Take 5 – 6 February 2017 by Ms Joyce Teo
Good morning school leaders, colleagues and all GESSians,
Today I am going to talk about integrity and internet virality. What is internet virality? Like a fire that spreads quickly, different videos, memes, hashtags and other online trends vie for our attention daily and it is difficult to not be a participant.
The internet is no stranger to sudden bursts of popularity, often of random and senseless things – PPAP, Gangnam Style, Be Like Bill, What Does The Fox Say, Salt Bae are just a few I can name.
The irony of such viral content to me is that even if you have heard of how nonsensical they are, you would still feel compelled to view or even spread them for fear of missing out. Consuming such content can sometimes leave myself feeling guilty for having such tasteless humour or simply for wasting a few minutes of my life.
So, what has integrity got to do with meme sites and the Internet?
Just a few days ago, there was a message spreading on social media and messaging platforms claiming that NTUC FairPrice is selling rice made of plastic. The person who wrote the message also said a chemist friend has confirmed this fact and even claimed that NTUC FairPrice had agreed to withdraw from its stores all its jasmine fragrant rice. After a few hours of the news spreading, NTUC FairPrice posted a message on their Facebook page to deny the assertions and confirmed that the rumour was false. The supermarket chain has since lodged a police report and the police are investigating the source of this rumour.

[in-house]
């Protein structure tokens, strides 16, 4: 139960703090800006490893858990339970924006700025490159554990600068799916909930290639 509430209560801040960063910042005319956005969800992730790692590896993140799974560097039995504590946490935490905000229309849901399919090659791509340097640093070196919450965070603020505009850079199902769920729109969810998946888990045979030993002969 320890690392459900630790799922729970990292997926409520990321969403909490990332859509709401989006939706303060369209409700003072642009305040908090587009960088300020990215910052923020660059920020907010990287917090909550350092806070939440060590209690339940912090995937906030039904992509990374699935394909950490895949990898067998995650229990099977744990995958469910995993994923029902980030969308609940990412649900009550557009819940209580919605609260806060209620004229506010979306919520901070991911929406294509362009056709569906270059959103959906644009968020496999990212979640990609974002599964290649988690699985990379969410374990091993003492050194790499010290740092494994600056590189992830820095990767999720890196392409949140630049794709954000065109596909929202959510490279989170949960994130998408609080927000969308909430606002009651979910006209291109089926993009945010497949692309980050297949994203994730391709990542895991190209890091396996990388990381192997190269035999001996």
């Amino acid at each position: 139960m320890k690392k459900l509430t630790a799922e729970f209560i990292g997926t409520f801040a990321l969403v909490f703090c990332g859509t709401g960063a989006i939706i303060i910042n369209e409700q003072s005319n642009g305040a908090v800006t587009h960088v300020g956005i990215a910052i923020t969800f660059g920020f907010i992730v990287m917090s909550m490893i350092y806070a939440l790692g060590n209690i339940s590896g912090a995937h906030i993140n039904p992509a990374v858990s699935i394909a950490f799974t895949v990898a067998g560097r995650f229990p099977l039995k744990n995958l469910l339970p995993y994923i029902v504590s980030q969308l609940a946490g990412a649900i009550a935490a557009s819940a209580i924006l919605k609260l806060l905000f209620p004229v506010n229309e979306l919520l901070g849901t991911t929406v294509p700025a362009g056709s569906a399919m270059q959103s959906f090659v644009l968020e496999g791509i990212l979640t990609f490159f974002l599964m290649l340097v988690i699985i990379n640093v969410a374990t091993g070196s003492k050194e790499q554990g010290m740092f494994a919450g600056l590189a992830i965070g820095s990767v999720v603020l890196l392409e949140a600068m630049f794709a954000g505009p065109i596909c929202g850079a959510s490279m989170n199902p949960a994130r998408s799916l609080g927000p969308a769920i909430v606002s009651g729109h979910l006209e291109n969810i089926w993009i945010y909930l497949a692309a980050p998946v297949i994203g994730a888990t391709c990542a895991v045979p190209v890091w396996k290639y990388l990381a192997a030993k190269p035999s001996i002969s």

The problem is threefold – first, the person who wanted to pass off false information as true; second, the people who shared it, whether or not they believed it and third, the anonymity that modern communication channels afford us. Take a moment to think, if you were the one who have received such a message, what would you do? What should you do?
Information, true or untrue, are readily available and quick to disseminate. In contemporary culture, we are so saturated with information that it is essential that we become discerning consumers. The links we choose to click on and the information we choose to consume play a part in forming our individual worldview and affect the way we speak, think and act. We all play a part in the kind of truths and ideas we want the world to share and appreciate.
So three questions I would like you to consider the next time you hit any kind of share or forward button are these – Why is this funny? Is it truthful? Is it worth it?
With such considerations, we can then create a cyber space that has more meaningful than malicious content. Remember that we are the culture we make.